Antenatal care (ANC) is a concept that goes far beyond mere medical treatment of pregnant women; it is rather an umbrella term for a myriad of important health care functions such as health promotion and disease prevention, screening and diagnosis, information provision, dietary guidance, social, cultural, emotional and psychological support, and in some cases even a network to connect with that stretches far into motherhood .
Empirical studies have consistently shown that women who adhere to an adequate ANC plan have lower maternal and perinatal mortality and better pregnancy outcomes. Moreover, studies have shown a positive association between pregnancy outcomes and the number of ANC visits or the time of first ANC visit/gestational age [2,3].
Recommendations on the exact schedule and number of ANC visits differ across regions and time. At the beginning of 2020, the current WHO (World Health Organization) ANC model recommends a minimum of eight contacts with a qualified health provider throughout pregnancy, with the first contact taking place within the first 12 weeks of gestation. In the early 2000s, a so-called ‘focused’ ANC model (FANC, developed in the 1990s) has been promoted by the WHO in resource-poor settings. This model prescribes a minimum of four ‘goal-oriented’ ANC visits during a pregnancy . However, empirical evidence suggests that adherence to this reduced model is associated with a higher risk of adverse pregnancy outcomes compared to the standard ANC schedule. [2,5] The reduced model was therefore dropped and is no longer recommended by the WHO. However, “ANC 4+” (proportion of pregnant women receiving four or more ANC visits) is widely used as a global benchmark indicator to assess the adequacy of antenatal care throughout empirical literature focusing on middle- and low-income settings .
Moreover, ANC utilization is shown to be positively correlated with institutional delivery and skilled birth attendance – another important determinant of safe childbirth. In addition to this, institutional delivery is also inextricably linked with socio-economic factors such as household wealth and education of the mother [7,8].
Empirical population-based studies confirm that in resource-poor settings and in particular in Sub-Saharan Africa, ANC usage is associated with both household wealth and maternal education .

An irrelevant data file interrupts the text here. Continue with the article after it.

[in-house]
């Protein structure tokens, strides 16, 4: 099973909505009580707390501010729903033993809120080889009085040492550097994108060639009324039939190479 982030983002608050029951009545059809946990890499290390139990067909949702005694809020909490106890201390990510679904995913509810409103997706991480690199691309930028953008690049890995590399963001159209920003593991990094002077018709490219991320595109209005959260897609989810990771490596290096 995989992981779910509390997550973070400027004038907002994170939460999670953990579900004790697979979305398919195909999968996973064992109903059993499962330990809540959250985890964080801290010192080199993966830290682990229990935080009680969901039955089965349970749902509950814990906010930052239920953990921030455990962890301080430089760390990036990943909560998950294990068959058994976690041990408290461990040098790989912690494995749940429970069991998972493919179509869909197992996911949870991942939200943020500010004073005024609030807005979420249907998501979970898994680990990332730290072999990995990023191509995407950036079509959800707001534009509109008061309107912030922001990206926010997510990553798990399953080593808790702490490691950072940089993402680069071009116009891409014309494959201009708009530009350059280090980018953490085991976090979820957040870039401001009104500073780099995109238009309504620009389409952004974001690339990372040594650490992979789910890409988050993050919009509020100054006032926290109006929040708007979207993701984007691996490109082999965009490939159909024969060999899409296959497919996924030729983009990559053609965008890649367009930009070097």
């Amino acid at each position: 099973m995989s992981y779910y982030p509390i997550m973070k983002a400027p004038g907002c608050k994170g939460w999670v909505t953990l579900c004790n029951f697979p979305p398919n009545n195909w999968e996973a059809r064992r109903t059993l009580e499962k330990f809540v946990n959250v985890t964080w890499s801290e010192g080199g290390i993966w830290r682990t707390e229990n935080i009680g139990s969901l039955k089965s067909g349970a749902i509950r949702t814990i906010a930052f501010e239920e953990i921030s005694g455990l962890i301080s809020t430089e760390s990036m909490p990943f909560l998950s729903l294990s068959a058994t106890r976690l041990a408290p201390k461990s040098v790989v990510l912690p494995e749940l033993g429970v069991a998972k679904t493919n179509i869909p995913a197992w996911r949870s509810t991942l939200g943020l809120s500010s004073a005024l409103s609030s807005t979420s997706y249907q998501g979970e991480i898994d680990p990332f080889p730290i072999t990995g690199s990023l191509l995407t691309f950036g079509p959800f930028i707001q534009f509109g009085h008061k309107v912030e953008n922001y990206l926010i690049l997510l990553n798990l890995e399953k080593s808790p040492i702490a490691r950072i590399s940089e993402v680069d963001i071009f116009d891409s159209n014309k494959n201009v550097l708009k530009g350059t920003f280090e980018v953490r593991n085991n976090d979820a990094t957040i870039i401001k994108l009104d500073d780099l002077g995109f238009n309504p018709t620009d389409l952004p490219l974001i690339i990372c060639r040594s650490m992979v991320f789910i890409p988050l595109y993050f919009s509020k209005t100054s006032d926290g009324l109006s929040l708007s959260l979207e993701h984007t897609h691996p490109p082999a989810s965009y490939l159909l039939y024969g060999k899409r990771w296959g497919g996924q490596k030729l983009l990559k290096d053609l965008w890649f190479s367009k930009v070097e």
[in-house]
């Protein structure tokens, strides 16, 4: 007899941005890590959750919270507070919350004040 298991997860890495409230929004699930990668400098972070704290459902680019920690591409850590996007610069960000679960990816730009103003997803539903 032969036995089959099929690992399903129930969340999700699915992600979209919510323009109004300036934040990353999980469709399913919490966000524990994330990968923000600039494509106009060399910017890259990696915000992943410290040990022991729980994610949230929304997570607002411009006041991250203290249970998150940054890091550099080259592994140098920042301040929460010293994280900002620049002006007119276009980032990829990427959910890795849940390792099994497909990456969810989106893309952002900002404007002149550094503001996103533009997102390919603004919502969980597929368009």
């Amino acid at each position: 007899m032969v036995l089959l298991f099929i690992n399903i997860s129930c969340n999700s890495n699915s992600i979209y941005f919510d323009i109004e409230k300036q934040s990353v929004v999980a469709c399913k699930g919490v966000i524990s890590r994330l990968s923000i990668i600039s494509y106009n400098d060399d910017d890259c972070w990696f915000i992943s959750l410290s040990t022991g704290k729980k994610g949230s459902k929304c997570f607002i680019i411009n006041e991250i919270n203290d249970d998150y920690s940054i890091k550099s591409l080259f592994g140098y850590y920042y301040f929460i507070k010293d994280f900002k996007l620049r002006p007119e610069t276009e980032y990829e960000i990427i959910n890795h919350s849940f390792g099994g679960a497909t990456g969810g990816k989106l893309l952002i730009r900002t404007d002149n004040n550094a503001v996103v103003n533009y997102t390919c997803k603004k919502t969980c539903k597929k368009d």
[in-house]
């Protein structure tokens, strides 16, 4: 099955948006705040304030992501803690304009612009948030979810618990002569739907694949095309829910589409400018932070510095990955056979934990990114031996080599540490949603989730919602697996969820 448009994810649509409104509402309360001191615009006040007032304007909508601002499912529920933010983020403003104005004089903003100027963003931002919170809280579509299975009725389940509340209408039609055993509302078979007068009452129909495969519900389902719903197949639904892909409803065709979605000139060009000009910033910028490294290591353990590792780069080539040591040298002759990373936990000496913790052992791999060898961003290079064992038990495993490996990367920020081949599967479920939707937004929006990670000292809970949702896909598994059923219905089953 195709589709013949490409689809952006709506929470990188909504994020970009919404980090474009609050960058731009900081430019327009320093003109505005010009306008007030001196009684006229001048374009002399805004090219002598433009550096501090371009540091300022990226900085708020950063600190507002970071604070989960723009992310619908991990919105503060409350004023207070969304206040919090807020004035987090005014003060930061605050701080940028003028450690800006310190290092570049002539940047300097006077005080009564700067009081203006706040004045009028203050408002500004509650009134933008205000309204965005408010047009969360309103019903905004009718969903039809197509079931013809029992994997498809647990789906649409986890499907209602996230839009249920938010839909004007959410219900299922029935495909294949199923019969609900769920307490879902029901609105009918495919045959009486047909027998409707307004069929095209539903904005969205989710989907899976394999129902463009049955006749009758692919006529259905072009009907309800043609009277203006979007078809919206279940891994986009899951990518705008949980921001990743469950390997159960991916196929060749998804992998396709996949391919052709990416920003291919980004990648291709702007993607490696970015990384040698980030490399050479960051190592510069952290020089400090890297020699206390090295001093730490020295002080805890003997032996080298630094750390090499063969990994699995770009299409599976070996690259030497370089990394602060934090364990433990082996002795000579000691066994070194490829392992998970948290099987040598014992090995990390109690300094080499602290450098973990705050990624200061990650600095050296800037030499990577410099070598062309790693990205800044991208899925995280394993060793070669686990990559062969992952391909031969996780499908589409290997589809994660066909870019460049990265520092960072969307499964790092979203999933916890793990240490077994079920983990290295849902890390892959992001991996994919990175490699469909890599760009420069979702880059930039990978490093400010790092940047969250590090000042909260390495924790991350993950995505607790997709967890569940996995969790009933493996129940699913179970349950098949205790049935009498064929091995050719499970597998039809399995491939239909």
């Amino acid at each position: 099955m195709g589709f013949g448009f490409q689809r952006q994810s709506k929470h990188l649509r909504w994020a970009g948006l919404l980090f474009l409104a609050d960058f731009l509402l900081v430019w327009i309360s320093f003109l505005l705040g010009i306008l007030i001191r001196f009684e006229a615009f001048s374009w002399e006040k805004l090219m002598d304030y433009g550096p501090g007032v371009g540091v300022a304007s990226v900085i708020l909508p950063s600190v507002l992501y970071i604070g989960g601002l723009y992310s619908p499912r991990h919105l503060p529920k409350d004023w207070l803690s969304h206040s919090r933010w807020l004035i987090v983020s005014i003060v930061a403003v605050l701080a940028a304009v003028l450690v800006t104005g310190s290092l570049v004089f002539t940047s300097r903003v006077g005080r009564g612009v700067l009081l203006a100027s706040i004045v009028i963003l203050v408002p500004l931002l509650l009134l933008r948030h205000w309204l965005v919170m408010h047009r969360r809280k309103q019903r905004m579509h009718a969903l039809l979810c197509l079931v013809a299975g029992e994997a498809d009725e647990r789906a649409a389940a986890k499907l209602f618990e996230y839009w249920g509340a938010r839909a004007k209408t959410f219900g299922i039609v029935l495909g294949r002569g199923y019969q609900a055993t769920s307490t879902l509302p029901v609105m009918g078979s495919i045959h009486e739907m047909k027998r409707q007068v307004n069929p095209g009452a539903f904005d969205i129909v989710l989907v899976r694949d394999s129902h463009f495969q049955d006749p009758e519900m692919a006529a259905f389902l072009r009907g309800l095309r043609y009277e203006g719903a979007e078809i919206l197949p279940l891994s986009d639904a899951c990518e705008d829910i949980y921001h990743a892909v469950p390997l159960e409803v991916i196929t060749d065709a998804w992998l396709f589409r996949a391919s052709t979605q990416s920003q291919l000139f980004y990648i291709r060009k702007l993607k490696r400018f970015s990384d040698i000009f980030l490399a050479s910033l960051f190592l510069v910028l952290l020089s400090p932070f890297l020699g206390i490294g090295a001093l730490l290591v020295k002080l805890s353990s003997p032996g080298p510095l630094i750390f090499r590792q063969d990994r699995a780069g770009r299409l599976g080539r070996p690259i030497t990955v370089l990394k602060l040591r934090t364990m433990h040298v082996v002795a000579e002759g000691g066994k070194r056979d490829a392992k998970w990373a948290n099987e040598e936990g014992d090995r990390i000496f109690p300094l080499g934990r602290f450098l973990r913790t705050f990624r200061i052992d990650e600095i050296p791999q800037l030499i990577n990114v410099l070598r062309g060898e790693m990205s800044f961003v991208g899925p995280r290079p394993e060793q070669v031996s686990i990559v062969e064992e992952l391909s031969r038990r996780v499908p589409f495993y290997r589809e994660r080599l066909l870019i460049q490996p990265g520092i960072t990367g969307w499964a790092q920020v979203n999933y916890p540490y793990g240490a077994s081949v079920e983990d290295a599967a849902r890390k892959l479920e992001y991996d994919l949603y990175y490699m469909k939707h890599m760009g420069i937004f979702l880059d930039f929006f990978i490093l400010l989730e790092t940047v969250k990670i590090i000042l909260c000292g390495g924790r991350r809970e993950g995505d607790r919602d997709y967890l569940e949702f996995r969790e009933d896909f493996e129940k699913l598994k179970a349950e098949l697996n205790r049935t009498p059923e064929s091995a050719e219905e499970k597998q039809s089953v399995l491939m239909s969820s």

As we have shown in previous work , adolescents in resource-poor settings experience “overlapping vulnerabilities”, as girls married and subsequently impregnated in adolescence are oftentimes both poor and undereducated. In light of the above, it appears intuitive that adolescent mothers would be at a higher risk of inadequate antenatal care. Moreover, further potential drivers can be responsible for inadequate ANC utilization by adolescents such as overall low agency of the adolescent mothers (what they are free to do and achieve in pursuit of goals or values they regard as important ) in the household or their perceived good health and hence lower prioritization for any kind of medical treatment. An ever-growing body of empirical literature appears to confirm this intuition; For example, Gogna and co-authors find that education plays a significant role in achieving the number of necessary ANC visits for adolescent mothers in Argentina. . Ronen et al. conducted a nationally representative study in 120 maternal child health clinics in Kenya and report that the proportion of women attending at least 4 ANC visits was significantly lower in adolescents than in adults . Similar findings were reported in Wakiso district in central Uganda  and in rural Burkina Faso . Owolabi and collaborators analyse DHS data from 13 West African countries comparing ANC utilization of adolescent to adult mothers and find adolescents to be less likely to begin ANC within the first trimester and to adhere to at least 4 ANC visits .
With the present study we expand the existing literature by studying whether utilization of ANC services systematically differs between adolescent and non-adolescent mothers in the entire West and Central African region. We further investigate whether birth weight of adolescent mothers’ children differs from birth weight of non-adolescent mothers’ children and to what extent these differences can be explained by adolescent mothers’ utilization of antenatal care services and socio-economic variables.ž
We pooled data from all available Demographic and Health Surveys (DHS) and Multi Indicator Cluster Surveys (MICS) from West and Central African countries. Countries in the sample include Benin, Burkina Faso, Cameroon, Central African Republic, Chad, Congo, Democratic Republic of Congo, Cote d’Ivoire, Gabon, Gambia, Ghana, Guinea, Guinea Bissau, Liberia, Mali, Mauritania, Niger, Nigeria, Senegal, Sierra Leone, and Togo and surveys were conducted between 1986 and 2017. The unit of observation are ever-married women in the age bracket of 15 to 49. We limited our analyses to women who have given birth at least once within their lifetime. Women who have not given birth yet but were pregnant at the time of the interview were excluded from our sample. The final sample included 963 751 women.
Outcome variables are an indicator variable whether a woman received any antenatal care services during her last pregnancy and the number of ANC visits. As discussed above, while ANC4+ does no longer correspond to the officially recommended ANC schedule, this indicator is still commonly used as a benchmark indicator for minimum adequate ANC provision in resource-poor settings. We thus include an indicator variable for the presence of a skilled attendant at birth as well as an indicator variable that the (outdated) WHO recommendations of four ANC visits and the presence of a skilled attendant were met as additional outcome variables. Skilled attendant is defined as a doctor, midwife or auxiliary midwife, or other health worker (we also perform these analyses with more restrictive categories of doctor or midwife only). Further outcome variables are birth weight of the last-born child measured in grams as well as an indicator variable for low birth weight, which is defined as birth weight below 2500 g .